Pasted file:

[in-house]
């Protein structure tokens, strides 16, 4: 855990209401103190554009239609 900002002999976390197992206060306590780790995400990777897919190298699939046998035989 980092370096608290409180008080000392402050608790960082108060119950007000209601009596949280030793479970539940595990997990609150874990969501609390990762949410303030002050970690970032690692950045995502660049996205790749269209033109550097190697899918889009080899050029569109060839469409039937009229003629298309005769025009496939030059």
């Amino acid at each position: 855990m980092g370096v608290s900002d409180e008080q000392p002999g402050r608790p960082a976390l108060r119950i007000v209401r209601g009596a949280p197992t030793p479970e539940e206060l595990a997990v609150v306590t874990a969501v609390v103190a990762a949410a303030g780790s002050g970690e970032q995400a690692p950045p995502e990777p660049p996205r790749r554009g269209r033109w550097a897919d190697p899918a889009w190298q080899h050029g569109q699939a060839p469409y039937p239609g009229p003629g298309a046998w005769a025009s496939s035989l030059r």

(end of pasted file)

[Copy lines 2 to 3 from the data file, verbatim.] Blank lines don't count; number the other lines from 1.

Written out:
């Protein structure tokens, strides 16, 4: 855990209401103190554009239609 900002002999976390197992206060306590780790995400990777897919190298699939046998035989 980092370096608290409180008080000392402050608790960082108060119950007000209601009596949280030793479970539940595990997990609150874990969501609390990762949410303030002050970690970032690692950045995502660049996205790749269209033109550097190697899918889009080899050029569109060839469409039937009229003629298309005769025009496939030059």
């Amino acid at each position: 855990m980092g370096v608290s900002d409180e008080q000392p002999g402050r608790p960082a976390l108060r119950i007000v209401r209601g009596a949280p197992t030793p479970e539940e206060l595990a997990v609150v306590t874990a969501v609390v103190a990762a949410a303030g780790s002050g970690e970032q995400a690692p950045p995502e990777p660049p996205r790749r554009g269209r033109w550097a897919d190697p899918a889009w190298q080899h050029g569109q699939a060839p469409y039937p239609g009229p003629g298309a046998w005769a025009s496939s035989l030059r």